Step 3 Create aBehavior Intervention Plan ABSS (BIP) form
Behavior Intervention Plan Must Include:Setting Event Replacement Adult/student Strategies Behavior Responsibilities Data Collection Continuum ofReinforcement & System to Consequences Review 32
Can we prevent the behavior from happening? Setting Event/Precipitating FactorsSetting Event/PrecipitatingFactors Setting Event Strategies• medication issues • Communicate about responses to medications• home issues • Collaborate with support network for the family• lack of social skills • Provide prompts for social• academic issues interactions • Tutoring or strategies to reduce• peer interactions academic struggle• new assignments/tasks • Modify peer group or interactions • Assignment planner/ steps on the• unstructured activities board• transitions • Teach a routine for the activity • Use a timer to signal transition• noises • Remove noise/distraction• lights • Use different lighting method Setting Event Strategies
Setting Events/ Precipitating Factors• Why isn’t it enough to just make modifications for setting events?• Talk with your team. Setting Event Strategies
What will we teach? Replacement Behavior1. What you want the student to do instead.2. Generally, the opposite of or incompatible with the problem behavior.3. Can be taught.4. Is specific, objective, and measurable. Replacement Behavior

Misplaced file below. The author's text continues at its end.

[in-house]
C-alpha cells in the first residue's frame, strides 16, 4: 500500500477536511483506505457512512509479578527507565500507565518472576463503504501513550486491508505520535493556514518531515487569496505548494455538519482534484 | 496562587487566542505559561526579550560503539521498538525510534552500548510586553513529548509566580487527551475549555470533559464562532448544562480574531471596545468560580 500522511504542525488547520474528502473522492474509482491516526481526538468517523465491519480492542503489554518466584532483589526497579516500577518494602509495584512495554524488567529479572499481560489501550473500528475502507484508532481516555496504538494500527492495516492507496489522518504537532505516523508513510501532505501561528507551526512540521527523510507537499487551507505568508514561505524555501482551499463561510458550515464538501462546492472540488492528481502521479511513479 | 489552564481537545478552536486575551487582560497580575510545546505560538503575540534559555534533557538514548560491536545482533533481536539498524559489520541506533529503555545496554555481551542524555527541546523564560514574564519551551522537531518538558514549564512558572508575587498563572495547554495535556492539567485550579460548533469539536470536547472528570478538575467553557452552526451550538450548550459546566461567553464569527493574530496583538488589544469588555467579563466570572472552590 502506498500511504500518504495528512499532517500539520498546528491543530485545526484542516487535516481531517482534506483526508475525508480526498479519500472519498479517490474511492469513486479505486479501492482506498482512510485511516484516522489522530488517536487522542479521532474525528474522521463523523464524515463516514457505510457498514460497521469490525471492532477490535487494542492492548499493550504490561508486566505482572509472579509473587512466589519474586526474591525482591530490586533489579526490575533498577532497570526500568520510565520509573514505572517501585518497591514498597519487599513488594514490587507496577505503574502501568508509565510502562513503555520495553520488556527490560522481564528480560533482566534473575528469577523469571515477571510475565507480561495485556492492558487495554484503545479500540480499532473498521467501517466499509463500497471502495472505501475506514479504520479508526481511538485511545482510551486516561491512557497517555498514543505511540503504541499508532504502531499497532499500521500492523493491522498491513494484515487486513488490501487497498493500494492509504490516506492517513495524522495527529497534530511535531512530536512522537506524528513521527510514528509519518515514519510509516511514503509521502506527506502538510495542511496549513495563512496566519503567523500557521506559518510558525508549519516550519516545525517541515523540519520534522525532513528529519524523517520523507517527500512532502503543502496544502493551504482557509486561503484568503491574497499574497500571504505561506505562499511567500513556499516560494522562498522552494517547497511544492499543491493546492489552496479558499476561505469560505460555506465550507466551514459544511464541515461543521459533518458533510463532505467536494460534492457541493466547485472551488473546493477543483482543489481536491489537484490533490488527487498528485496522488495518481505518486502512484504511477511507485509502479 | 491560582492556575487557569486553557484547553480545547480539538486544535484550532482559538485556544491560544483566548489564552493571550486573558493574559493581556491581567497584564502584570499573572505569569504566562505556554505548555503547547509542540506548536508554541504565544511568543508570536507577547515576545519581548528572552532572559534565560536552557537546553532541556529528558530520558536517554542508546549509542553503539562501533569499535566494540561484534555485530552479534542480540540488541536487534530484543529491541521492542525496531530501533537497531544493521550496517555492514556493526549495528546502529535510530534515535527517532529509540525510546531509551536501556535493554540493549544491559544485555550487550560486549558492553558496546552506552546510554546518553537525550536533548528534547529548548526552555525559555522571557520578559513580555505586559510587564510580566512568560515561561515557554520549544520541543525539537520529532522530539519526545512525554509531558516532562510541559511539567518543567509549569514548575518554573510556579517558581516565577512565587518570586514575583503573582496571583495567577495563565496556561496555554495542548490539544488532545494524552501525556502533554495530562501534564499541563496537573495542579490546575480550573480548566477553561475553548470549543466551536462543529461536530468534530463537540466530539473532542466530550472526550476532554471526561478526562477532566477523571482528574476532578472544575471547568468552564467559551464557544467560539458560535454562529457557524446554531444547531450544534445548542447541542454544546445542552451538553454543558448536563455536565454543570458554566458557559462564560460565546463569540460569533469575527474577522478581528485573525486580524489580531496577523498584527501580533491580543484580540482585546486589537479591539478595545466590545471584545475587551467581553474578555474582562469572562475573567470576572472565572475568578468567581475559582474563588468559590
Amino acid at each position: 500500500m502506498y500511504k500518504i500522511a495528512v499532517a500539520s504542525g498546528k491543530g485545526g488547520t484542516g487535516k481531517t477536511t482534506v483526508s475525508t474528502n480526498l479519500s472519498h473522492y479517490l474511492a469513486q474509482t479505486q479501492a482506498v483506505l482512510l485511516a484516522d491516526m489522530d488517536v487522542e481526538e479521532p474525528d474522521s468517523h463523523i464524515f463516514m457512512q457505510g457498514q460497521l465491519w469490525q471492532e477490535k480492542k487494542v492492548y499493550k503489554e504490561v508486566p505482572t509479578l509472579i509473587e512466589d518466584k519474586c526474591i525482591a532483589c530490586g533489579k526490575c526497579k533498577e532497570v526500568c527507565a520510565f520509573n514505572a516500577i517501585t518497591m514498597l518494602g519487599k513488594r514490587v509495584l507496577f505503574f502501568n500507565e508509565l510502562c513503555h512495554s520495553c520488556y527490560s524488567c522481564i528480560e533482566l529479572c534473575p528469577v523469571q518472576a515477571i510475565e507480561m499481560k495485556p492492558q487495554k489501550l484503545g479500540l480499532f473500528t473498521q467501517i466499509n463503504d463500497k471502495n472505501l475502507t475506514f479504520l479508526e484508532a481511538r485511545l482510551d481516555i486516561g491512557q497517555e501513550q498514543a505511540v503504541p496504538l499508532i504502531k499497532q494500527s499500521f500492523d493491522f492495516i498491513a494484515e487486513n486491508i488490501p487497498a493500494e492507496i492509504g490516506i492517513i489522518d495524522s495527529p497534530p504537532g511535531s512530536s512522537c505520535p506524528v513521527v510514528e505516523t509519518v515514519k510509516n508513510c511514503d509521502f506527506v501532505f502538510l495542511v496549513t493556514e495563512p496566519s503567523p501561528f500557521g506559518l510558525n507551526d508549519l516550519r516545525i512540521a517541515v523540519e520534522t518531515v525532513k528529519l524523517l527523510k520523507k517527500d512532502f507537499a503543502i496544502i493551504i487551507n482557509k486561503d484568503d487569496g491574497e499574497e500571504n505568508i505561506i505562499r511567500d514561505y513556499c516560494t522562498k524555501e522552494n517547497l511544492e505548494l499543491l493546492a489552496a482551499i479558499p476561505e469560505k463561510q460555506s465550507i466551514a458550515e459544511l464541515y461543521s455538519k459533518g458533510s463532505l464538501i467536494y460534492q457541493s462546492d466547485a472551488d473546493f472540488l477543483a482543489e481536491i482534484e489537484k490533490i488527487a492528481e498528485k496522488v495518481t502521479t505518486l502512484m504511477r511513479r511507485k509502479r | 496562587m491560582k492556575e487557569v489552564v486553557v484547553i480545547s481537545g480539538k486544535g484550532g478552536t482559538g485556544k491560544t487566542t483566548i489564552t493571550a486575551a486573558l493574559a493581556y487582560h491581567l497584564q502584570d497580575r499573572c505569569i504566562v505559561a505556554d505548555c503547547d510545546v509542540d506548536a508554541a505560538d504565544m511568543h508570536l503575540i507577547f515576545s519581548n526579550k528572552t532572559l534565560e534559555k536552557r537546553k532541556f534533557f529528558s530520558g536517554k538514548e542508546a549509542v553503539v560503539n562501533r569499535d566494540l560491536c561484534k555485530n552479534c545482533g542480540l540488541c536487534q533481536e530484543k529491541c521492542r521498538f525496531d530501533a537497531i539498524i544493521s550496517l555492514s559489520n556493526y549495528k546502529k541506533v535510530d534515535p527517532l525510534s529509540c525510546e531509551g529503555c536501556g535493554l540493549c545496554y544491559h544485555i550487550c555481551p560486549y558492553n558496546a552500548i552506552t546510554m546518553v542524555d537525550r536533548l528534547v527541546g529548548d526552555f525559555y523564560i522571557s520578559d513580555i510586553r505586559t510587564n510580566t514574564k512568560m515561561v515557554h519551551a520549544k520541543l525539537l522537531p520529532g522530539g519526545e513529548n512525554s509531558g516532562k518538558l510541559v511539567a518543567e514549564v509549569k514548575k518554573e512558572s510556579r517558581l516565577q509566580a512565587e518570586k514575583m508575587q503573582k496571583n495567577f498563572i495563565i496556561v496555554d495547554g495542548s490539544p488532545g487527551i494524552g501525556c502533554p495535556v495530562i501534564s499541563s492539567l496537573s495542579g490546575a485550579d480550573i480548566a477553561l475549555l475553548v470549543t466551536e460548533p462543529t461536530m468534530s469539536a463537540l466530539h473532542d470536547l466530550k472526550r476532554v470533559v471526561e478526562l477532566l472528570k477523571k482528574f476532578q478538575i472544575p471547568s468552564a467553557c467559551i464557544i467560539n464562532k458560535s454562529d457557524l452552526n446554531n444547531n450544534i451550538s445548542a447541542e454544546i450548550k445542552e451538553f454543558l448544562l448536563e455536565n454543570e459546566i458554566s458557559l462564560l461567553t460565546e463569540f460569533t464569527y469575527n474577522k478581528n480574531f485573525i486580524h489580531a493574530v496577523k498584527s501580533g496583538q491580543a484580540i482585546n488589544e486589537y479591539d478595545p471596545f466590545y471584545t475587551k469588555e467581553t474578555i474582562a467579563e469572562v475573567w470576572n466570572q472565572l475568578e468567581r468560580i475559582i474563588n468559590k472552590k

What will we teach? Replacement Behavior1. Identify the learner (John will…)2. Identify the target behavior (state what the student will do)3. Identify the conditions of the intervention4. Identify criteria for acceptable performanceJohnny will ask to work with a peer or use the audio book when given an assignment that involves independent reading, 80% of the time. Replacement Behavior
Is the behavior specific and Objective (IBSO)?1. Can you count the number of times the behavior occurs in a 15 min. period, 1- hour, or 1 day? Or, can you count the number of minutes it takes for the child to perform the behavior? That is, can you tell someone the behavior occurred X number of times or X number of minutes in a day?• Your answer should be yes… Replacement Behavior
Is the behavior specific and Objective (IBSO)?2. Will a stranger know exactly what to look for when you tell him the target behavior you are planning to modify? That is, can you actually see the child performing the behavior when it occurs?• The answer should be yes… Replacement Behavior